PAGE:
By Anthony O'Driscoll - Apex Fund Services opened in Malta in June 2008 and the business has grown in tandem with the development of the jurisdiction as a European fund services hub. Malta’s attractiveness to international asset managers has increased particularly over the past two years with a shift in emphasis toward creating onshore funds that mirror alternative investment strategies previously mostly offered through vehicles domiciled in offshore jurisdictions such as the Cayman Islands and Bermuda.
While Malta is in competition with established European fund centres such as Luxembourg and Dublin, it has the great advantage of significantly lower costs. This has also been an important factor for managers in the wake of the global financial crisis and economic downturn, with investors more cautious about committing capital to alternative funds and cost-effectiveness issues becoming much more important than in the past.
Cost is an important factor in Malta’s emergence as a fund jurisdiction, but far from the only one. While initially it was particularly favoured by managers of smaller funds, often with between EUR5m and EUR10m in assets but sometimes EUR3m at the lower end, average fund sizes have grown larger as the island has increasingly appealed to larger alternative fund managers.
This is down in large part to the proactive attitude of the regulator, the Malta Financial Services Authority, which translates into a quicker and easier set-up and launch process than in other jurisdictions – important in a market environment where time to market is often crucial. If promoters have anti-money laundering checks and due diligence procedures in order, the process of becoming regulated and obtaining a licence can take as little as six to 12 weeks.
For now most fund business coming to Malta is from alternative managers, an across-the-board mix ranging from mainstream hedge fund strategies such as global macro to country- or region-specific investments covering Russia or Eastern Europe, as well as asset classes such as commodities. Most new vehicles are Professional Investor Funds, but more Ucits funds are likely to be established in Malta in the future as the jurisdiction attracts a wider choice of custodian banks.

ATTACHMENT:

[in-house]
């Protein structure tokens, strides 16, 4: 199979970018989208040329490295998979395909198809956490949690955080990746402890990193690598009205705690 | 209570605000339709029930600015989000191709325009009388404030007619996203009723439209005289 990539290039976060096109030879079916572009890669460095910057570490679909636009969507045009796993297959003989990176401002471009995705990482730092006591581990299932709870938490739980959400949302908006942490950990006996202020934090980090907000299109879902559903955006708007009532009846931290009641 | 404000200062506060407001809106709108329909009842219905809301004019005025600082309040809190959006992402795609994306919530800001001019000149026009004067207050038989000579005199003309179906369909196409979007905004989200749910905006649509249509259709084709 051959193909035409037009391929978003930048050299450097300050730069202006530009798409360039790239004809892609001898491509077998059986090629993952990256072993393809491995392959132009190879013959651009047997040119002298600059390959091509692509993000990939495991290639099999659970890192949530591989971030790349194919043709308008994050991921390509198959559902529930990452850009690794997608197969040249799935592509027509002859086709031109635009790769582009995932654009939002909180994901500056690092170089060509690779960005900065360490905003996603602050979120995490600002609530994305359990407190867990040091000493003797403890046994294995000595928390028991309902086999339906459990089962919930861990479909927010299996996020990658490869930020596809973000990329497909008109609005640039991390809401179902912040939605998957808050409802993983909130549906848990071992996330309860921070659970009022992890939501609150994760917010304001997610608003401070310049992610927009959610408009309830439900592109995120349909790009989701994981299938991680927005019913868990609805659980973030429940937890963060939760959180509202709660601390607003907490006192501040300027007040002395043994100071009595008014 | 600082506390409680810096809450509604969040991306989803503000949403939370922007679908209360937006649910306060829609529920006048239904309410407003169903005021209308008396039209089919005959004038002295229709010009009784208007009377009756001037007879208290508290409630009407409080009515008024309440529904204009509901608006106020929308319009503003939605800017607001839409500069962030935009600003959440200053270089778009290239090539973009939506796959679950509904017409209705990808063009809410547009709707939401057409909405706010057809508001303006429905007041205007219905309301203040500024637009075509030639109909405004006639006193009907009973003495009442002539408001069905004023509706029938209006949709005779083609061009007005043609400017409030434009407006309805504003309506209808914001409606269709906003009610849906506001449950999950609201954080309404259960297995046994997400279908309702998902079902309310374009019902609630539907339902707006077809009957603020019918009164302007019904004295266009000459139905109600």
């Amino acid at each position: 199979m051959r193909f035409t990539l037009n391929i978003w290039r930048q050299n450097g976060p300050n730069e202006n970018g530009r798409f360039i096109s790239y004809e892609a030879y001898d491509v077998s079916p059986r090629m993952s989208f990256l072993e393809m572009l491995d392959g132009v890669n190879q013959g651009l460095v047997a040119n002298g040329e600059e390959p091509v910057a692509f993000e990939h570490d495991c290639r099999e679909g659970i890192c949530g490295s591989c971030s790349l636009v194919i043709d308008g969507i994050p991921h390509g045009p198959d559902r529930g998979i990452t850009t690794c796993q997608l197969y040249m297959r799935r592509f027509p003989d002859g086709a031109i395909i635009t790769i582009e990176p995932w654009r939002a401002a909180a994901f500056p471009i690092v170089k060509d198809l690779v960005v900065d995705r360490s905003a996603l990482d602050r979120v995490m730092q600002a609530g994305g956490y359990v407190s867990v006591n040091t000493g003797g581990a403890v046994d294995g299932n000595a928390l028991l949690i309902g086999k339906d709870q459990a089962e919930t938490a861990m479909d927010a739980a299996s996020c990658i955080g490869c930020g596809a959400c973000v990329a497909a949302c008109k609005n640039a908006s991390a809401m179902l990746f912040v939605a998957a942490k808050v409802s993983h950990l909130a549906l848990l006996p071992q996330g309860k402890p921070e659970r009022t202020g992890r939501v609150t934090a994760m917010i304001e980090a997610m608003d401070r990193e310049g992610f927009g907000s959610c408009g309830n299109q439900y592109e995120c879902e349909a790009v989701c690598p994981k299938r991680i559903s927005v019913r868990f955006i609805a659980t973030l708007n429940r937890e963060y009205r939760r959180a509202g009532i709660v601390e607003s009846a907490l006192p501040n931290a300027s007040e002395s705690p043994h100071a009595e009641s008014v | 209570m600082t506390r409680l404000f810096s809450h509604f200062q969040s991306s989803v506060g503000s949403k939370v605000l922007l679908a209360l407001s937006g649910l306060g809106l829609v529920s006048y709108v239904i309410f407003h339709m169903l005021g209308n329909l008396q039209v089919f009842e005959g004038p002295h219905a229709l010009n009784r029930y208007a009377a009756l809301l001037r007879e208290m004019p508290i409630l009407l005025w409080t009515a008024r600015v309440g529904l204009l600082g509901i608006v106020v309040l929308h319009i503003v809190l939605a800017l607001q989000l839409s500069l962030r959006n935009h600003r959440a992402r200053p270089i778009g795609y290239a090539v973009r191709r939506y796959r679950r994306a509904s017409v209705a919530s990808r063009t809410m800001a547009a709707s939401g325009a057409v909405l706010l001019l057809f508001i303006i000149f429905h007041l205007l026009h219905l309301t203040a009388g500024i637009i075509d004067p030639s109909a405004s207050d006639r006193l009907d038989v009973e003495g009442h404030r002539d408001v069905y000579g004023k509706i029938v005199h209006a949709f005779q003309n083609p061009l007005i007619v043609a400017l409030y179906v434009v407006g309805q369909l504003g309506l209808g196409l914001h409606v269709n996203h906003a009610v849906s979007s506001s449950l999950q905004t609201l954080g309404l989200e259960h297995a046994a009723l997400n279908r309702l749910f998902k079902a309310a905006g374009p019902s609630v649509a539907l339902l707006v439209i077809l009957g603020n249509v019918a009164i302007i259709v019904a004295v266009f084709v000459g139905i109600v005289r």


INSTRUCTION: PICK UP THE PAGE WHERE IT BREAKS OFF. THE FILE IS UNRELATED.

The growth of Malta’s financial services sector has been assisted by the high standard of education and professional skills available on the island, boosted by the growing links between the industry and the University of Malta. Firms and individuals, including members of the fund sector, are helping to tailor the university’s range of banking and finance courses to the future staffing requirements of service providers.
In addition, the government has played its part by creating a special tax regime for expatriate employees in strategic industries, including the financial sector. The aim is to attract talent from abroad at senior levels who over time will pass on their experience to home-grown high-flyers. This strategy also targets moving beyond fund administration and other services to the eventual nurturing of an investment management community in Malta. The authorities’ long-term strategy is also bolstered by a growing network of double taxation treaties that aid the competitiveness of Malta-domiciled funds.
Unlike other island fund jurisdictions, Malta not only has a bigger population but has more flexibility in areas such as the housing market to accommodate expatriates. It also helps that it offers a high quality of life, including its Mediterranean climate, a good education system, a high-calibre telecommunications infrastructure and good air transport links to the UK and other financial centres around Europe.
Anthony O'Driscoll is managing director of Apex Fund Services Malta
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